8. When that friendly developer was an FBI agent
USA Today cover story ... "FBI agents went undercover in Florida's capital for the 'biggest investigation in years,'" by Sean Rossman in Tallahassee:
Buff, bearded and handsome, Atlanta developer Mike Miller sat sipping a cocktail one afternoon last summer outside the spiffy Power Plant Cafe in the city's new central park, ... spinning his grand plans to redevelop a not-yet-gentrified block in the shadow of Florida's Capitol.
The meeting was one of many Miller had with local elected officials and hot-shot developers, beginning in 2015, when he rolled into the steamy, Spanish-moss draped seat of Florida state government. ... Tallahassee was hungry for the likes of Miller, an out-of-towner willing to spend millions to revitalize downtown as the capital city ached to rebrand itself as a place open for business.
But Miller was not what he appeared. After spending nearly two years infiltrating the burgeoning ranks of up-and-coming entrepreneurs and wooing the town's politicians over wine and tapas, he vanished. ... Miller ... was an undercover FBI agent, ... the linchpin in an elaborate scheme to ferret out public corruption, which could lead to huge political shake-ups.
9. "Down the Breitbart Hole"
N.Y. Times Magazine cover story by Wil S. Hylton ... "Steve Bannon once said it was the platform for the alt-right. Its current editors disagree. Is the incendiary media company at the nerve center of Donald Trump's America simply provocative — or dangerous?":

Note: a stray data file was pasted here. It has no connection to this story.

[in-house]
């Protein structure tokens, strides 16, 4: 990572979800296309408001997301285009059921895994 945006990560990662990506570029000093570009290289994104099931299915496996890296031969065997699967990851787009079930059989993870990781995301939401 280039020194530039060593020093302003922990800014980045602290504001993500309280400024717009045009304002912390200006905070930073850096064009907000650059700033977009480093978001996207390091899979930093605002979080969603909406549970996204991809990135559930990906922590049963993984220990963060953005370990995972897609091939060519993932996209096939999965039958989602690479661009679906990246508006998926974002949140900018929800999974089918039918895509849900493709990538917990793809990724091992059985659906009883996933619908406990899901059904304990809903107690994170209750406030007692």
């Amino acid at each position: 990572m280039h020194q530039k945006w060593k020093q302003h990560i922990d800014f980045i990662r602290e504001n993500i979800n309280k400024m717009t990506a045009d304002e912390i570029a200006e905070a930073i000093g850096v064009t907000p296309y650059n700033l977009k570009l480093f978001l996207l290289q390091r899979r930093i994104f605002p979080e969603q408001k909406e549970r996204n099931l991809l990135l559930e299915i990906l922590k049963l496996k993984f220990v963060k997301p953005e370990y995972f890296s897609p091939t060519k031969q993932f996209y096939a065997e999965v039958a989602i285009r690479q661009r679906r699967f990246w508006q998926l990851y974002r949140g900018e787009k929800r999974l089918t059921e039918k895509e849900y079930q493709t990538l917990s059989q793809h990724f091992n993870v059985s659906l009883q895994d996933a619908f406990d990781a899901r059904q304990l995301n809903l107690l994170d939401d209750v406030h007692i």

- Harvard law professor Yochai Benkler and MIT's Ethan Zuckerman "decided to build a colossal database called Media Cloud and spend the next decade hoovering up websites to see how information travels."
- "Among liberals, the largest circles were CNN and The New York Times, each shaded pale blue to indicate a center-left association."
- "But the other side of the image showed just one big red circle: Breitbart. It was three times the size of Fox News and maybe a dozen times larger than any other news source on the right."
- "If you wanted to know who was driving the Republican agenda in 2016, you didn't need to look much farther than the massive crimson orb."
10. 1 fun thing: 'Thrones' and economics
For an audio and text series, "Wealth of Westeros," AP's economics team is digging into market lessons embedded in "Game of Thrones." Today's episode: "What you don't know could get you killed," by Josh Boak, Paul Wiseman and Christopher Rugaber:
- "The imbalance in knowledge is what economists call 'asymmetric information' — when one party in a transaction knows more than the other and can exploit the advantage. It can be bad for economies. And it's certainly bad for the people of Westeros as the threat of Whitewalkers drew closer in the seventh season's fifth episode, Eastwatch."
- "The episode ended with Jon Snow leading six others beyond the Wall. They're on a possible suicide mission to capture a wight — a re-animated corpse controlled by the Whitewalkers."
- "Why? Because of the imbalance of the knowledge, the group hopes to prove that the threat is real to Queen Cersei in order to unite Westeros' warring factions against a common and demonic enemy. Little do they know that Cersei is already prepared to call a truce, providing only more evidence about the challenges caused by asymmetric information."
- "Storytellers have relied on dramatic irony since Ancient Greece. But Game of Thrones is really detailing a fundamental challenge that markets are struggling to address — what to do when information is far from perfect and carefully guarded instead of shared."